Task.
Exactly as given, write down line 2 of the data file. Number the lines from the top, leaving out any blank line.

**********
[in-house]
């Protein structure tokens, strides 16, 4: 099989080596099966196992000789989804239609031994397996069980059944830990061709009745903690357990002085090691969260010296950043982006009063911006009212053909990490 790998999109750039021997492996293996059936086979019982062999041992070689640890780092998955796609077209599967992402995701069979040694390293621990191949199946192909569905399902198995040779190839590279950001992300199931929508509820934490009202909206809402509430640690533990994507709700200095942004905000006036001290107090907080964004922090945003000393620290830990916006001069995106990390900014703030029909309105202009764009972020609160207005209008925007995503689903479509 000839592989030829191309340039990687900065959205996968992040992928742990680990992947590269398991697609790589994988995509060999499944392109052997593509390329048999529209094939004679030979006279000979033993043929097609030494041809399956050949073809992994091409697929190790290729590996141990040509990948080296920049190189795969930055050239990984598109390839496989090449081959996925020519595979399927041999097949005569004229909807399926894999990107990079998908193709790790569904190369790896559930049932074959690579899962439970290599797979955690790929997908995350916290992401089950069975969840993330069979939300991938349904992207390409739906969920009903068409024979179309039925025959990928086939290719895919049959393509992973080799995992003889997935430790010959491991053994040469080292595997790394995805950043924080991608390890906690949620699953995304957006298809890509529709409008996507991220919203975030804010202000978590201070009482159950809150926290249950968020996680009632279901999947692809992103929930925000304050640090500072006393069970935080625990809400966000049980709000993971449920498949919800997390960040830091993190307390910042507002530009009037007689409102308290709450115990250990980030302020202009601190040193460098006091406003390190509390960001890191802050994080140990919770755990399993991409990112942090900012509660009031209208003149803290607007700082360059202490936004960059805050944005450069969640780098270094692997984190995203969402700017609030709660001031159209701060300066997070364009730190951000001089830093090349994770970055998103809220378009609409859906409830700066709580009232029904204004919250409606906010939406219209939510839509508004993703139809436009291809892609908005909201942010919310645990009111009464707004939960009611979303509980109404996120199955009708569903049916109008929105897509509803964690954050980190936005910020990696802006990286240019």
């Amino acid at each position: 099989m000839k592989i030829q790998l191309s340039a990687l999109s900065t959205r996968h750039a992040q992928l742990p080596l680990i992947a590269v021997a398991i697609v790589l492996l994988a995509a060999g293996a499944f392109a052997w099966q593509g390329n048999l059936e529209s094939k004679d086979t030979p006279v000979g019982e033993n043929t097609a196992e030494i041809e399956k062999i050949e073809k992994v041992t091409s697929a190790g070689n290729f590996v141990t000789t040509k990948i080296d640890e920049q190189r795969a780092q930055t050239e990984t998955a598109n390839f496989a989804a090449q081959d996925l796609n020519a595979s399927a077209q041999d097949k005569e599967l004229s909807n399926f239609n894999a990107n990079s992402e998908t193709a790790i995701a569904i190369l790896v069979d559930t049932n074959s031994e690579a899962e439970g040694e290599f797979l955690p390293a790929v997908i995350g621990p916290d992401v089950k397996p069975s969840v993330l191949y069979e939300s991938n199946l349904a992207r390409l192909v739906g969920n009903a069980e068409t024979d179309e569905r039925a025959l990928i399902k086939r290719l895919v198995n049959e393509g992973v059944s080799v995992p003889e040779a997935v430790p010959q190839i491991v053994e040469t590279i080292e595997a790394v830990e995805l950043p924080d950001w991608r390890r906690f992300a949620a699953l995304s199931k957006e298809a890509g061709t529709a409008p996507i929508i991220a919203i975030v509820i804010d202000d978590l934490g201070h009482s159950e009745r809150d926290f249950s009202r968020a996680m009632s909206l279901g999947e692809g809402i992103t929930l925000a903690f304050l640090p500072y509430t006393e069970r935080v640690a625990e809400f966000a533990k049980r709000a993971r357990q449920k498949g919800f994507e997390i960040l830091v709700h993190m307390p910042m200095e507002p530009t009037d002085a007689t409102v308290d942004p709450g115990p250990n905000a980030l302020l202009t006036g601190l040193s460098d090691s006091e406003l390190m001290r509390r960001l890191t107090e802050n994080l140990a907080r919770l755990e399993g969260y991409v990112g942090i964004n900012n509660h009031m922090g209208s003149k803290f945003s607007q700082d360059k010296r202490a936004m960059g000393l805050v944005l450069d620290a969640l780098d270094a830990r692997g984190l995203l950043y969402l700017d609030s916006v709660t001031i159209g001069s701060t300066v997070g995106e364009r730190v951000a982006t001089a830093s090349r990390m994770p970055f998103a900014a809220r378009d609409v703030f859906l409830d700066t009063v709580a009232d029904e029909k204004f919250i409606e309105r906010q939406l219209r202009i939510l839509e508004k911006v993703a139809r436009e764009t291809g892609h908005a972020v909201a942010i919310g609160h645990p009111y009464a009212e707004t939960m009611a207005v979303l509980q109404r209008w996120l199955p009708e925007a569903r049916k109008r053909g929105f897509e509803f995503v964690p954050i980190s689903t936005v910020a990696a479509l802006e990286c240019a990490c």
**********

């Protein structure tokens, strides 16, 4: 099989080596099966196992000789989804239609031994397996069980059944830990061709009745903690357990002085090691969260010296950043982006009063911006009212053909990490 790998999109750039021997492996293996059936086979019982062999041992070689640890780092998955796609077209599967992402995701069979040694390293621990191949199946192909569905399902198995040779190839590279950001992300199931929508509820934490009202909206809402509430640690533990994507709700200095942004905000006036001290107090907080964004922090945003000393620290830990916006001069995106990390900014703030029909309105202009764009972020609160207005209008925007995503689903479509 000839592989030829191309340039990687900065959205996968992040992928742990680990992947590269398991697609790589994988995509060999499944392109052997593509390329048999529209094939004679030979006279000979033993043929097609030494041809399956050949073809992994091409697929190790290729590996141990040509990948080296920049190189795969930055050239990984598109390839496989090449081959996925020519595979399927041999097949005569004229909807399926894999990107990079998908193709790790569904190369790896559930049932074959690579899962439970290599797979955690790929997908995350916290992401089950069975969840993330069979939300991938349904992207390409739906969920009903068409024979179309039925025959990928086939290719895919049959393509992973080799995992003889997935430790010959491991053994040469080292595997790394995805950043924080991608390890906690949620699953995304957006298809890509529709409008996507991220919203975030804010202000978590201070009482159950809150926290249950968020996680009632279901999947692809992103929930925000304050640090500072006393069970935080625990809400966000049980709000993971449920498949919800997390960040830091993190307390910042507002530009009037007689409102308290709450115990250990980030302020202009601190040193460098006091406003390190509390960001890191802050994080140990919770755990399993991409990112942090900012509660009031209208003149803290607007700082360059202490936004960059805050944005450069969640780098270094692997984190995203969402700017609030709660001031159209701060300066997070364009730190951000001089830093090349994770970055998103809220378009609409859906409830700066709580009232029904204004919250409606906010939406219209939510839509508004993703139809436009291809892609908005909201942010919310645990009111009464707004939960009611979303509980109404996120199955009708569903049916109008929105897509509803964690954050980190936005910020990696802006990286240019």